Over the couple of weeks before the annual holiday slow-down, the free agent market had been picking up a bit around the league. There are top relievers and bats already off the board, and after re-signing Nathan Eovaldi, the Red Sox have mostly stayed quiet. Following a 108-win season, Dave Dombrowski rightfully has faith in his current team and to this point has not shown a willingness to overspend on new pieces. Although the 2019 roster currently looks a whole lot like the roster of 2018, there is a new wrinkle for the year ahead. Specifically, there are a handful of a minor leaguers that have a real chance of making their major-league debuts and staying up. Here are a few who could have a significant impact in 2019:
1. Michael Chavis
Chavis, a 2014 first round pick from Georgia, was suspended 80 games for PED use this past year, but was stellar upon returning. Over 171 at bats he slashed .298/.381/.538 with nine home runs, about 26 over a 500-at bat pace. He is the Red Sox’ (almost) unanimous top prospect, and has performed incredibly well in the high minors after a somewhat slow start to his professional career. He plays third base primarily, but since he is presumably blocked at that position by Rafael Devers the prospect has been getting some work at first base, as well as other spots. I was of the belief that him and Moreland would be platooned at first base at some point in 2019, but after Steve Pearce’s heroics in the World Series, Pearce was brought back on a one-year deal. Despite having options at both positions next year, I expect the Red Sox will bring Chavis up at some point around midseason in 2019, and will then transition him into a full-time starter at first base in 2020 when both Pearce and Moreland are no longer under contract.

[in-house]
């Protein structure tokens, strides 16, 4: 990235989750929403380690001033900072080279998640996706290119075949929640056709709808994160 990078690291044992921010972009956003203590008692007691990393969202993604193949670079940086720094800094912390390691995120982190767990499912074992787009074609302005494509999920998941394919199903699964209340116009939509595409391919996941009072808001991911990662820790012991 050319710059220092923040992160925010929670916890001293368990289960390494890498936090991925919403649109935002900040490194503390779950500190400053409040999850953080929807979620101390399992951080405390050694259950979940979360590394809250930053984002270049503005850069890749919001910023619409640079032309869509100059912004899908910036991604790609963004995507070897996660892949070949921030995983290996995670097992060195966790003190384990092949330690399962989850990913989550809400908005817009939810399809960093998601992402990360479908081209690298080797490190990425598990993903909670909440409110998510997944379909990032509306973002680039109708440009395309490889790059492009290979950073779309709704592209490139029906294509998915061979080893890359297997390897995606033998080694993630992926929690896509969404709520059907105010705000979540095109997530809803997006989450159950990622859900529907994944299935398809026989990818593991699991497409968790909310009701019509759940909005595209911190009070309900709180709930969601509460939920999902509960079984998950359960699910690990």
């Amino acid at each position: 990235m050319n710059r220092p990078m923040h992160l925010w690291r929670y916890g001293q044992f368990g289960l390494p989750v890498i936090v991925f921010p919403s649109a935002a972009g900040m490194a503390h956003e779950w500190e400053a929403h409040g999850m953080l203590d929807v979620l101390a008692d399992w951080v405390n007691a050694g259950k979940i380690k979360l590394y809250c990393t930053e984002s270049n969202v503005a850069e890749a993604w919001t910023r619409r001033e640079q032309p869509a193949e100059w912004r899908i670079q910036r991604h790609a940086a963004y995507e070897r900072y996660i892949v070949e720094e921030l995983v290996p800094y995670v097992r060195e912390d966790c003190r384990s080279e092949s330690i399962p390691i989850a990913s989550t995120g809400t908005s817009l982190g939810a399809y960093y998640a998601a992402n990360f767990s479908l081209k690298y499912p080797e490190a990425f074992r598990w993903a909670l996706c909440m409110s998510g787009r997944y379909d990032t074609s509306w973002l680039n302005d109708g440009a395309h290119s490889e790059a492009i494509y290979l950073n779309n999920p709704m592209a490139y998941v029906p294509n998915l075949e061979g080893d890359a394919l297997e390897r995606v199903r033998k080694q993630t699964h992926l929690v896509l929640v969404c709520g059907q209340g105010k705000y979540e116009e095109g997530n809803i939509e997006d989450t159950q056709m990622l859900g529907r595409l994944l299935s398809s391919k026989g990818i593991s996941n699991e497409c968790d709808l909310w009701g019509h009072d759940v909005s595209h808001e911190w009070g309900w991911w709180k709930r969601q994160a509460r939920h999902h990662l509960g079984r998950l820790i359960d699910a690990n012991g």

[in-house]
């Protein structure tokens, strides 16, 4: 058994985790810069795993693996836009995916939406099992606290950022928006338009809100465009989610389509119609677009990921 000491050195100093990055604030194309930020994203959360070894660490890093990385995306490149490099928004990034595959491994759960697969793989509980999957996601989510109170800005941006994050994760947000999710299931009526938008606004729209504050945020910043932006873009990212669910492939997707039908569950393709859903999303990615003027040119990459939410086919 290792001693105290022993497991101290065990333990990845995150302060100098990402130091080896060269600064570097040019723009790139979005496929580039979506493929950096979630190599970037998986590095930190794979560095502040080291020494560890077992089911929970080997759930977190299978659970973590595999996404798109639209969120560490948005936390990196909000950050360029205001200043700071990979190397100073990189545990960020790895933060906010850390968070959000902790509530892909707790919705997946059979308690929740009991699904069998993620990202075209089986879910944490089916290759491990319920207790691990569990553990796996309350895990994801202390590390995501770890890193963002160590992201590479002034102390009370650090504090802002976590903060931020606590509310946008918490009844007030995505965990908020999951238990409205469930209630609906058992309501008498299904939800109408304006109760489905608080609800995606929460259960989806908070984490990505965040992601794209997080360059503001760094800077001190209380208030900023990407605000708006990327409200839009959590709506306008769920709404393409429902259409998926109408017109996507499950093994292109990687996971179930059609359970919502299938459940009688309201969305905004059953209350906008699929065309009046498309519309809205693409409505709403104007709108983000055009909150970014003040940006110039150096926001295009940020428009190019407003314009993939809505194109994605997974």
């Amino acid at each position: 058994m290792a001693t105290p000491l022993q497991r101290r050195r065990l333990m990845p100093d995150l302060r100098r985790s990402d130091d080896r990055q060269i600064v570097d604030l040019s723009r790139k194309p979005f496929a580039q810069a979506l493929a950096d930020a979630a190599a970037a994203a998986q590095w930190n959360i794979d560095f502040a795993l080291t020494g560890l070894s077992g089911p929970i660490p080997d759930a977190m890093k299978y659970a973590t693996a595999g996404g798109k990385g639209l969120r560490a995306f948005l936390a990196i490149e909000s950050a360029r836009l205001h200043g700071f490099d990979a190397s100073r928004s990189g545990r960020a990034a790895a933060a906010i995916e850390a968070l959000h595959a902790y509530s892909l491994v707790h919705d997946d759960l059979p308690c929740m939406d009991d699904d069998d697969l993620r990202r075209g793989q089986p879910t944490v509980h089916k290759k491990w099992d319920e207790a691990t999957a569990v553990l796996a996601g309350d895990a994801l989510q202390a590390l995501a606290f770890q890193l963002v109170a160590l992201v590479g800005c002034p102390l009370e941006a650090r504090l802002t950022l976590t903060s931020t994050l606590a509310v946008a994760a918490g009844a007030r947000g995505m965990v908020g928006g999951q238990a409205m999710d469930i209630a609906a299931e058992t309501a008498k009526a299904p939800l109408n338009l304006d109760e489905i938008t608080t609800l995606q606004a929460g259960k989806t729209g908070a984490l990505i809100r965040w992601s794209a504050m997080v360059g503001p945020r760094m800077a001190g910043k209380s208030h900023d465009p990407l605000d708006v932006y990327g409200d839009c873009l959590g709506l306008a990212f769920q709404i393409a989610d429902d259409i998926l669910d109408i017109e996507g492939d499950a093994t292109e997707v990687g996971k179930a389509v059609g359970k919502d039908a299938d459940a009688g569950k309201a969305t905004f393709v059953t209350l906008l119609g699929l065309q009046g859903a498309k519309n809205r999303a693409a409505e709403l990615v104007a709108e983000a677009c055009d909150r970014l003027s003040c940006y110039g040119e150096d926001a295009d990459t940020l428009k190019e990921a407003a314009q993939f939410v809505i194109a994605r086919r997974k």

2. Durbin Feltman
Durbin was selected in the third round of last summer’s draft and some experts thought he had a shot to reach the bigs in his first year of professional ball to help Boston’s bullpen down the stretch. While this didn’t happen — and it never seemed like the Red Sox front office treated it as a real possibility — Feltman did dominate the minors and finished the year at High-A Salem. Although he only pitched 23 1⁄3 total innings, he struck out 36 batters in that time and allowed just 5 total runs. Feltman has the potential to be a dominant closer in the future, but if he reaches the majors in 2019, he’ll provide solid relief help at a minimum. I expect him to fly through the AA and AAA clubs, and join the Red Sox later in the 2019 season as a helpful bullpen piece in another playoff run.
3. Travis Lakins
Lakins spent most of 2018 in Double-A Portland, but finished the season in Triple-A Pawtucket while dominating to the tune of a 1.65 ERA. He began the year as a starter, but was quickly shifted into a bullpen role and showed clear improvement as a reliever. With a history of elbow issues, the move to the bullpen allowed his arm to be conserved, as well as his fastball to play up in limited innings. He should provide relief help for the Sox at some point in 2019.
4. Mike Shawaryn
Although he is a lesser-known prospect compared to the other names on this list, over the course of his minor league career, Shawaryn has been quietly consistent. From A-ball all the way to AAA, his ERA has stuck in the low-to-mid 3’s. He’s a very plain starter, throwing a fastball in the low 90’s, as well as a cutter, slider, and changeup that are all solid pitches, but not over-powering or big swing-and-miss type stuff. For 2019, Shawaryn could make a spot start or two (like Jalen Beeks in 2018) earlier in the year, and potentially be a relief option for the Red Sox down the stretch if that need arises.